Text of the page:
Editing and proofreading translations

by | Jan 26, 2016 | Translators' Column

We all think we know what proofreading is

For first-class quality control, when someone writes an article, a proofreader goes through the document. Proofreaders make sure the text is free from typing errors and grammatical mistakes. They should also check that there are no loose ends and that everything is logical. Surely, proofreading translations should be just as simple: someone translates an article, another translator reads it and checks it for the same possible mistakes.

However, proofreading translations is a great deal more complicated than reading through a final translation.

Proofreading translations requires additional skills

Proofreading translations professionally, the kind of proofreading we charge our clients for, requires a specialist proofreader. They need to be a linguist with the same language combinations as the original translator and, where possible, the same specialist subjects. The proofreading then takes the form of a sentence by sentence comparison of the original text with the translation.

It takes a qualified colleague to understand the nuances of the original text and to judge whether the translator has represented those nuances correctly in the translation. Only a qualified colleague can spot “false friends”. False friends are words that look as if they refer to the same thing or concept in both languages. In reality, however, they are different. An example for this is that English and German both have the word “sensible” (“sensibel” in German). In English, it means “making sense”, “being rational”. However, in German, it means “being sensitive”. If a text describes someone as “sensible” and the proofreader only sees the translation, they could easily conclude that describing that person as “sensitive” is correct. After all, the sentence is grammatically correct, and there is no typing error.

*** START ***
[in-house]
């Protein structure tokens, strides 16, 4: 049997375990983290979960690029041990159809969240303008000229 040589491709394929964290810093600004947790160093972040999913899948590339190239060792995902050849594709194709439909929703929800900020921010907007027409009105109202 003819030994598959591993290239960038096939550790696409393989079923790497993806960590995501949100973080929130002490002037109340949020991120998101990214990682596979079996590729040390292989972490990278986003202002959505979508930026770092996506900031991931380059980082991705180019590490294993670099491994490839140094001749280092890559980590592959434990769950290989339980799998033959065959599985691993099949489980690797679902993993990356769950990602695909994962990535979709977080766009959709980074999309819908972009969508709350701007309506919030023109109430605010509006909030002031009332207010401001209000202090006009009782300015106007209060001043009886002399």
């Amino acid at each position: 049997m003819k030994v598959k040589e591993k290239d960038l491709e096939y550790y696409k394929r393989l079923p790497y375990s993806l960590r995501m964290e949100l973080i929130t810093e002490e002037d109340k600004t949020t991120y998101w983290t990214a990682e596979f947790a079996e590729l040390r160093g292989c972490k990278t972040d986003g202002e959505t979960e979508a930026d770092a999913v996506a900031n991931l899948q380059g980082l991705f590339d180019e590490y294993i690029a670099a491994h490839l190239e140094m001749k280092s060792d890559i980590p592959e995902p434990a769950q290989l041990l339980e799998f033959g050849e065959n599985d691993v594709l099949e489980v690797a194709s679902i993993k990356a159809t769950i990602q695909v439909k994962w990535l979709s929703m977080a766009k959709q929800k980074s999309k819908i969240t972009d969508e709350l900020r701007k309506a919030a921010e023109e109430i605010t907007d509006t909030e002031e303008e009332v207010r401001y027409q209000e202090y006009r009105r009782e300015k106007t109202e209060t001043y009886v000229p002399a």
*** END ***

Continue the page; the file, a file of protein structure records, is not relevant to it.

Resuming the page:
With technical texts it’s often even more difficult. Should a “ground anchor” for holding down a pavilion or a marquee be translated as “peg” or “anchor”? Dictionaries will list both options, specialist dictionaries even more. Only a translator specialising in the same sector will be able to judge whether the translator has opted for the most appropriate technical term.

Choosing the correct proofreader

It’s best if the proofreader has the same mother tongue as the language of the translated text. Very few translators are fully qualified to work into their foreign language. Most make tiny stylistic mistakes or grammatical errors that only a native speaker would be able to avoid.

Everyone can check a text for grammar and typing errors. But only a suitably qualified translator can proofread at the high professional level clients demand.

This article was written by Erika Baker, freelance English-German translator.

Accurate, confidential, efficient and reliable English-German translations

Professionally qualified German translator into English and English into German, offering first class translation services for commercial, industrial, governmental and private clients.

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